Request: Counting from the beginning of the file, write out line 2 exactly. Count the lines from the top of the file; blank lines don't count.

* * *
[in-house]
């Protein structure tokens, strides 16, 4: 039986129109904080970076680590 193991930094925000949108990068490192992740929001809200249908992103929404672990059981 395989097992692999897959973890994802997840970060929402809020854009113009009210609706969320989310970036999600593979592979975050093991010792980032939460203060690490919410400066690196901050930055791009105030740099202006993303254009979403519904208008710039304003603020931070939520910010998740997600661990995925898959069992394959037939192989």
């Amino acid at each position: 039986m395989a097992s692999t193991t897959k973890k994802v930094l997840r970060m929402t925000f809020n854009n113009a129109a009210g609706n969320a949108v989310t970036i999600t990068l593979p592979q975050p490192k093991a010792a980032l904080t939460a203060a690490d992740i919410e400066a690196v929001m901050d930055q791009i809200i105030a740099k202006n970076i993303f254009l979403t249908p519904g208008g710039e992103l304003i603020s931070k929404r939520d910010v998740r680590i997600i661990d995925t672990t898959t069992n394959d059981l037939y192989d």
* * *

């Protein structure tokens, strides 16, 4: 039986129109904080970076680590 193991930094925000949108990068490192992740929001809200249908992103929404672990059981 395989097992692999897959973890994802997840970060929402809020854009113009009210609706969320989310970036999600593979592979975050093991010792980032939460203060690490919410400066690196901050930055791009105030740099202006993303254009979403519904208008710039304003603020931070939520910010998740997600661990995925898959069992394959037939192989």